By Michael Gougis
An order for 2,000 Motool Slacker slump measurement units is missing. Units can swing across the Pacific, or they can be crushed under damaged shipping containers on a huge freighter docked in Japan, or they can be perfectly fine but inaccessible at the moment.
Either way, the November maritime disaster – when a containerized freighter lost nearly 1,900 containers in a storm off the coast of Hawaii – hit the small business, best known for a remarkably smart digital tool that revolutionized the process. sag adjustment of a motorcycle.
âIt’s a brutal situation. I’ve had a tough month, âsays John Casebeer, Founder and Owner of Motool.
On November 30, the ONE Apus, a Bird-class container ship nearly 1,200 feet long with a capacity of 14,000 TEUs (20-foot equivalent) suffered a battery collapse when it encountered the high sea ââen route from Yantian, China to the Port of Long Beach. Experts say the rough seas sent the ship into what’s known as a parametric roll, where the ship is tilted to dramatic bank angles of up to 30 degrees in seconds.
This movement places extreme stress on the mechanisms by which containers stacked on the deck are secured, and can cause the stack retention mechanisms to click and collapse of the stack of containers.
ONE Apus lost 1,816 containers and several more were crooked on the ship’s deck when it reached the port of Kobe, Japan.
And that’s where Motool’s limbo started.
The 2,000-unit Slacker order takes only part of a single container, Casebeer said. And the shipping company has yet to release information on which containers are missing, which are damaged and which are still on the ship, he said.
âI still don’t know if I lost my stuff or not,â Casebeer said. âI just know it was on the bridge. âThey are really discreet. My things may be there. It could be in the Pacific. This is the largest loss of maritime cargo in history when they did not lose the ship. “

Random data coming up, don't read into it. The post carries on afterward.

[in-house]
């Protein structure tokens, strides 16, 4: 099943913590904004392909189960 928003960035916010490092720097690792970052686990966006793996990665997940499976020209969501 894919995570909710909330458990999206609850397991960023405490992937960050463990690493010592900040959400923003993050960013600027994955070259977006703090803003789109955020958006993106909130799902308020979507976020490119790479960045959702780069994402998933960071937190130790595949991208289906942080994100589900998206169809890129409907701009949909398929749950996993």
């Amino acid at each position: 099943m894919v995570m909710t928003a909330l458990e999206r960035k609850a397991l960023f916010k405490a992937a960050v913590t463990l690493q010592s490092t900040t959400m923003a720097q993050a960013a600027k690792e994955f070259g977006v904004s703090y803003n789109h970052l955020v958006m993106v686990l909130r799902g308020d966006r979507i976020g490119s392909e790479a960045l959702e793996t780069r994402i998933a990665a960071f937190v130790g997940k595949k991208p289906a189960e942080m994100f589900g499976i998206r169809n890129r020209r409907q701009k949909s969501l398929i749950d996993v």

Shipping claims company WK Webster has posted on its website that even determining what is still on board the Apus is still unclear.
* As of Wednesday, February 3, 638 containers have been unloaded from the ONE APUS at the port of Kobe, Japan, âthe company said in its latest update. âProgress is still relatively slow, although the rate of unloading appears to increase slightly as the more severely damaged containers are unloaded, leaving others that are easier to handle to remove. It will likely take a few more weeks before the unloading is complete and the necessary repairs are made to the vessel. “
Out of stock, Casebeer had to scramble. He contacted his factory in Guangdong province and placed another order for 720 units. And then, to meet his growing backlog, he had to have them airlifted at six to eight times the cost of shipping, he said.
As the world begins to emerge from the COVID-19 pandemic and learns to live and function in the current health environment, goods are pouring in from China and other countries in the Asia / Pacific region, putting a strain on testing supply lines like never before. Even air freight was delayed, Casebeer said.
Finally, the air shipment of 720 Slackers arrived and Casebeer brought them into its possession on Tuesday. It shipped 590 units in three days, he said.
It’s unclear what will happen to the other 2,000 units, Casebeer said. He has an agent in Japan working on the situation. The containers are removed from the ship one by one and their contents are inventoried and inspected. But Casebeer doesn’t expect the situation to be resolved anytime soon.
âIt was a crazy race,â says Casebeer.
To see the ONE Apus video before and after the disaster, go HERE.